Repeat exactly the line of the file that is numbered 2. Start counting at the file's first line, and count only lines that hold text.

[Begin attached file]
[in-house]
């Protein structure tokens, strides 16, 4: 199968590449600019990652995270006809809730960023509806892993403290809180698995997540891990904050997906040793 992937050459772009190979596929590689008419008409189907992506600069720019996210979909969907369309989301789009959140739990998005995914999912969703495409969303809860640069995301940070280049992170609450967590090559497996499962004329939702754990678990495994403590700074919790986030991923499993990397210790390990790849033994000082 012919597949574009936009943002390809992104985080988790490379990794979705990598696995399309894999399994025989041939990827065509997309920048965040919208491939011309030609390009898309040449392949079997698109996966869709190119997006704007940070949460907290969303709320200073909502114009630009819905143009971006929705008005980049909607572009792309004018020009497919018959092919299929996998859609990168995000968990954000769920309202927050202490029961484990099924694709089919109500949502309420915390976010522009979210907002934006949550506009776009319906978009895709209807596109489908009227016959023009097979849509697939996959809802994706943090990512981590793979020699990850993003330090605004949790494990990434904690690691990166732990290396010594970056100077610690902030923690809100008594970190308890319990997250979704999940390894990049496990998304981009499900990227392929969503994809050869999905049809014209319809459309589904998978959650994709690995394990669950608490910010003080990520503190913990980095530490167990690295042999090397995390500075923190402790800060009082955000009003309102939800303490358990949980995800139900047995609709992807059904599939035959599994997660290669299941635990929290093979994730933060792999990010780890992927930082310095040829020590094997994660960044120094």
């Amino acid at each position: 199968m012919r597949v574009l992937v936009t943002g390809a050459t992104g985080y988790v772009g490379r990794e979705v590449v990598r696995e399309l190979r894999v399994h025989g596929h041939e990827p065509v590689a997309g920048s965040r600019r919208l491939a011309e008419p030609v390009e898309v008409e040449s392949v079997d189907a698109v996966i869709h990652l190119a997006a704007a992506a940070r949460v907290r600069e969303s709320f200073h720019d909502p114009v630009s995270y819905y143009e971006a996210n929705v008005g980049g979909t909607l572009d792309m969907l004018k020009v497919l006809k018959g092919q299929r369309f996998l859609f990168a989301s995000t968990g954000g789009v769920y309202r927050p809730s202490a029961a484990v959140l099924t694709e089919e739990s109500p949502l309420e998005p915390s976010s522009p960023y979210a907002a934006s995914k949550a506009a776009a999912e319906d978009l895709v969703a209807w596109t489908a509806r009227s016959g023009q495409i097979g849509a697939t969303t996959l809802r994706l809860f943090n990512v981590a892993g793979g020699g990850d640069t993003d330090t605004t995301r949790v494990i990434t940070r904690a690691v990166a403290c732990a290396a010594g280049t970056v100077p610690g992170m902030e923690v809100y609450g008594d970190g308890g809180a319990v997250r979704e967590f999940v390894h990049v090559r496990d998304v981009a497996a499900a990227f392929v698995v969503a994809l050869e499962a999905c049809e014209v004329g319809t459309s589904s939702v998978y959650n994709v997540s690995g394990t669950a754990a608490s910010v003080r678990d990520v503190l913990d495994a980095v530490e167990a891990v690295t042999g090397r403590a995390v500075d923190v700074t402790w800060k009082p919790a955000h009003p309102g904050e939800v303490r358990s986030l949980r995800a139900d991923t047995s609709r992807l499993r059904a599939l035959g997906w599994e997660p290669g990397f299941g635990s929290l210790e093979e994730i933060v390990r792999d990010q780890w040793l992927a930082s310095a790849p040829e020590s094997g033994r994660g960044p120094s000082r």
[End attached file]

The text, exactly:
């Protein structure tokens, strides 16, 4: 199968590449600019990652995270006809809730960023509806892993403290809180698995997540891990904050997906040793 992937050459772009190979596929590689008419008409189907992506600069720019996210979909969907369309989301789009959140739990998005995914999912969703495409969303809860640069995301940070280049992170609450967590090559497996499962004329939702754990678990495994403590700074919790986030991923499993990397210790390990790849033994000082 012919597949574009936009943002390809992104985080988790490379990794979705990598696995399309894999399994025989041939990827065509997309920048965040919208491939011309030609390009898309040449392949079997698109996966869709190119997006704007940070949460907290969303709320200073909502114009630009819905143009971006929705008005980049909607572009792309004018020009497919018959092919299929996998859609990168995000968990954000769920309202927050202490029961484990099924694709089919109500949502309420915390976010522009979210907002934006949550506009776009319906978009895709209807596109489908009227016959023009097979849509697939996959809802994706943090990512981590793979020699990850993003330090605004949790494990990434904690690691990166732990290396010594970056100077610690902030923690809100008594970190308890319990997250979704999940390894990049496990998304981009499900990227392929969503994809050869999905049809014209319809459309589904998978959650994709690995394990669950608490910010003080990520503190913990980095530490167990690295042999090397995390500075923190402790800060009082955000009003309102939800303490358990949980995800139900047995609709992807059904599939035959599994997660290669299941635990929290093979994730933060792999990010780890992927930082310095040829020590094997994660960044120094």